Solar Radiation Energy
Solar Radiation is Solar Energy
Solar energy is a renewable energy resource, and for all practical purposes is free. The technology and equipment we need to harness solar radiation as energy resource to produce light, heat, power and electricity is well established. The sun is the original energy resource and our planet has used the the sun’s light and heat for billions of years to develop and grow. Even our weather is the result of all those complex thermal inter-reactions between solar radiation, the atmosphere, oceans and land surfaces on the sunlit portions of the planet.
Solar Radiation comes from the sun, which itself is a virtually unlimited source of energy. The quantity of solar radiation that the Earth receives each day surpasses by far all of our power requirements combined if we were able to harness it. This immense amount of power we receive daily, called Incident Solar Radiation, or Insolation for short, exceeds more than 100 million times the total amount of energy we use in a single year.
This tremendous amount of energy is free, abundant and almost uniformly distributed and available to everyone around the world. Solar radiation energy is therefore considered renewable and can be converted to other forms of energy by several conversion processes. However, even with today’s use of photovoltaics, solar thermal panels and wind farms, only a very small fraction of this incident solar radiation is used by the Earth’s population.
The Earth orbits the sun, which itself is a star, and the time taken to complete one full rotation is a period of one year, which is approximately defined as 365.25 days. But the Earth’s rotation is not a perfect circle as it rotates around the Sun at a slightly elliptical orbit producing the winter and summer seasons.
Also the Earth rotates daily (24hrs) around its polar axis, from the North Pole to the South Pole at a constant inclination of 23.45 degrees to the plane of the elliptical orbit.
These differing vertical and horizontal inclinations and orbits results in seasonal variations of the amount of solar radiation received by the Earth. Then the amount of solar radiation received at the Earth’s surface at any given location depends on the altitude, latitude, time of day and year, local weather patterns and atmospheric effects, and orientation of the surface with respect to the sun. This is why the orientation of solar collectors, that is which way they face and how much they are tilted from horizontal, optimizes their solar collection ability.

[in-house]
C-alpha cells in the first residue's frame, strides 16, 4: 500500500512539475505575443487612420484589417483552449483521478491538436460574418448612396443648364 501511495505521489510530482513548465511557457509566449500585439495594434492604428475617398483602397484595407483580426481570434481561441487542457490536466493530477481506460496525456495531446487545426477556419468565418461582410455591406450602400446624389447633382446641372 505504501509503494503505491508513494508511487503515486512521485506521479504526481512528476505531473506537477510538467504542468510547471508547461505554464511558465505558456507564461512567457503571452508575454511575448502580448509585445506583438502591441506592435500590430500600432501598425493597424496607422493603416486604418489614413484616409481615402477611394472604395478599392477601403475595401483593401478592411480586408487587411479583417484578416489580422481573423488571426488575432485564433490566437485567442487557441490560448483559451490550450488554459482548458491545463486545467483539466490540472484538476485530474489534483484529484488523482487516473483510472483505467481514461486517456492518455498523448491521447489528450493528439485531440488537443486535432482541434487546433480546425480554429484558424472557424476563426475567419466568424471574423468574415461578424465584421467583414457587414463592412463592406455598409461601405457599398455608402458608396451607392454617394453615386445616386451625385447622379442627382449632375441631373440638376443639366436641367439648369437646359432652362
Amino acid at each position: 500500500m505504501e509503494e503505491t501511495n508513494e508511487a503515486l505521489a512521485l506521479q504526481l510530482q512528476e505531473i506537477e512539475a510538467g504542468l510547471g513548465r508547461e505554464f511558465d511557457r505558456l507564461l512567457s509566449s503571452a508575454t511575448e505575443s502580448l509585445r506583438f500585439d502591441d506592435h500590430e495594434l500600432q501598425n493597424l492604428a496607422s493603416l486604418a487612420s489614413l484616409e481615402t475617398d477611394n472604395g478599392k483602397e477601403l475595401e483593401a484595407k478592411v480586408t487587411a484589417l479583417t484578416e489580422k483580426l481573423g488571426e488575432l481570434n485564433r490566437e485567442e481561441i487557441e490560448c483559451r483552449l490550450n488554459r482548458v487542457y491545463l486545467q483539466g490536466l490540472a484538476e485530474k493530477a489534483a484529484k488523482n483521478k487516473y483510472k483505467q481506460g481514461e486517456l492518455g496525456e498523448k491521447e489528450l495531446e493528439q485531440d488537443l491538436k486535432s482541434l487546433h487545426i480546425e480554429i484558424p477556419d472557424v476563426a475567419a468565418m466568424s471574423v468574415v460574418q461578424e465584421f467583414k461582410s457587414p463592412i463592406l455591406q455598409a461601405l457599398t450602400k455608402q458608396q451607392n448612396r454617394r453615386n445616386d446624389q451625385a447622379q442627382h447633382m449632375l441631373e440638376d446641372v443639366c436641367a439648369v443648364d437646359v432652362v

The sun emits radiation because its surface is hot – just as an electric fire emits light and heat when the element is hot. The solar radiation energy emitted by the sun covers a wide range of wavelengths (corresponding to colours in the visible spectrum) from ultraviolet radiation, through to visible light to near infra-red radiation. Here on Earth, we receive normal light in the visible frequencies and our heat from the infra-red spectrum of frequencies. Then solar radiation is the light and heat received by the Earth from the sun.
The solar radiation power emitted by the Sun is uniform and even in all directions flowing continuously through the Earth’s atmosphere onto its surface. Out in space above the Earth’s atmosphere, every square meter of space receives about 1370 watts (1.37 kilowatts) of solar radiation. This value is called the solar constant, S measured in W/m2. However, the Earth’s gaseous atmosphere may permit the easy transmission of incoming ultraviolet, visible and infra-red solar radiation but it is also a filter as clouds, particles, water vapour and the Earth’s surface absorb, reflect and scatter some of it back into space.
Solar Radiation through the Atmosphere
Normally solar radiation measurements are taken with a horizontal instrument such as this Solar Radiation Sensor which can measure the net radiation plotted over a whole day. This Davis Solar Radiation Sensor accurately estimates the amount of solar radiation a site will receive and can be used for the siting of PV arrays, solar homes, and solar thermal panels.
Values measured on the surface of Earth are usually lower than the solar constant. This is because as we have mentioned previously, various influences of the atmosphere and Earth’s surface reduces the solar irradiance.
By the time it reaches the ground, the maximum incident radiation of 1m2 of horizontal surface at an equatorial location is close to 1,000 watts (1.0 kW). However, when the solar radiation is averaged over the entire day-night cycles and over the whole summer-winter year, even the best locations here on Earth only receive an average of only 250–300 W/m2. That’s less than 30% of what arrives at the top of the atmosphere.